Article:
A car seat or booster seat is a legal requirement in Pennsylvania for children under the age of eight, as well as the best way to protect your child in the event of a motor vehicle accident. What many parents don’t know is that after a car accident occurs, they may need to replace their car seats for safety reasons. The National Highway Traffic Safety Administration (NHTSA) has specific guidelines for when car seats do and do not need to be replaced after a crash.
A Minor Accident: No
Child seat safety recommendations by the NHTSA state that, in general, it is not necessary to replace a car seat after a minor accident. A minor accident or crash typically does not compromise the integrity of the car seat or damage its components in any measurable way that can harm a child. The NHTSA defines a minor crash as one in which all of the following are true:
- You were able to drive the vehicle away from the crash site.
- The vehicle door that is closest to the car seat did not sustain any damage.
- None of the passengers in the car were injured in the car accident.
- The airbag, if the vehicle is equipped with one, did not deploy.
- The car seat has no visible damage.
If all of these stipulations apply to a car accident that you were recently involved in, it is classified as a minor crash, and you do not need to replace your car seat. In addition to these NHTSA guidelines, however, you should always follow your car seat manufacturer’s instructions and safety recommendations. The manufacturer of the seat may have different replacement suggestions than the NHTSA’s criteria.
A Moderate to Severe Accident: Yes
In a moderate to severe car accident, car seats should always be replaced. This is true even if your child wasn’t in the car seat at the time of the accident, you just bought the car seat or the car seat does not appear visibly damaged. A child safety seat or restraint system can sustain damage that is not visible to the naked eye. This makes it vital to always replace a car seat after a more serious accident since there is no way to certify that your car seat is still safe for your child. A moderate to severe car accident is a crash in which one or more of the above-listed elements do not apply.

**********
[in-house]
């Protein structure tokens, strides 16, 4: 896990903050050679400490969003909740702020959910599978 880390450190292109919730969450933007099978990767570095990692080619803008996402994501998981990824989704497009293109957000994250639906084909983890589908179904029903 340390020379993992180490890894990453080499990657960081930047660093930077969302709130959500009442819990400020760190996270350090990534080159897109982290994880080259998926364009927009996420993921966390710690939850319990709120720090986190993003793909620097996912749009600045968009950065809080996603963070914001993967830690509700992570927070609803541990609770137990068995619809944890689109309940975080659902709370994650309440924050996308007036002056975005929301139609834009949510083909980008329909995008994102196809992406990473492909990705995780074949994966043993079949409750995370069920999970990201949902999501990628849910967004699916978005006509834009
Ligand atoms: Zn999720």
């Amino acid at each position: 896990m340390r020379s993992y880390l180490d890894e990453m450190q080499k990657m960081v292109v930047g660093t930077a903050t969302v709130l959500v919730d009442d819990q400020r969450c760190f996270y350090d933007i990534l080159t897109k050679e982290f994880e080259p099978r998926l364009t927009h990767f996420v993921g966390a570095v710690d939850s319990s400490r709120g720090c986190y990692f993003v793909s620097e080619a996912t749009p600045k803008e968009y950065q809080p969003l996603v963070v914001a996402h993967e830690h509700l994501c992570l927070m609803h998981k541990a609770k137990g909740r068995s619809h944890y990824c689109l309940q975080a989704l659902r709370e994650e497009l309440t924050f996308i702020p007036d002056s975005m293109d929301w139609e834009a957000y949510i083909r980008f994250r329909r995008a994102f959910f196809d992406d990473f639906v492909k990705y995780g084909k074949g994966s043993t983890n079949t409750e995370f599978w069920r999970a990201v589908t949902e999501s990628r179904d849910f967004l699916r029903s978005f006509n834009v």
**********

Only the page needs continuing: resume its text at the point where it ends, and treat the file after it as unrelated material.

Why Would You Need to Replace a Car Seat After an Accident?
The forces involved in a car accident are powerful. A car crash can involve a high-speed impact and gravitational forces that push, pull and jerk the occupants of the vehicle around. The delicate mechanics of a child safety seat are not immune to these forces. In a severe to moderate crash, the components of a car seat can sustain enough damage to make the device no longer capable of properly protecting a child occupant.
Crash tests have shown that collisions above the level of minor accidents can stretch and tear a car seat’s safety straps, damage the anchor or tether strap, weaken the plastic structure, and cause other damage that you may not be able to see – even if it was empty during the wreck. This can result in little to no crash protection for the child in a subsequent car crash, even when the child is properly buckled up.
For these same reasons, it is also important never to use a used or secondhand car seat. If you don’t know its history, there is no way to tell if the car seat has been involved in an accident and could be compromised. In addition, older car seats may not use the latest child safety technologies available. Finally, an older car seat may be involved in a recall for a product defect that makes it unsafe for your child. If a defective car seat caused the injury of your child, contact our defective product lawyers in Pittsburgh for legal assistance in seeking compensation and holding the product manufacturers responsible.
Get Legal Help If You or a Loved One Has Suffered an Injury
For more information about what to do after a car accident involving a child, contact Dallas W. Hartman P.C. for a free consultation with an attorney. Our team of Pittsburgh car accident lawyers are knowledgeable of Pennsylvania car seat laws and can provide exceptional legal representation in your injury claim.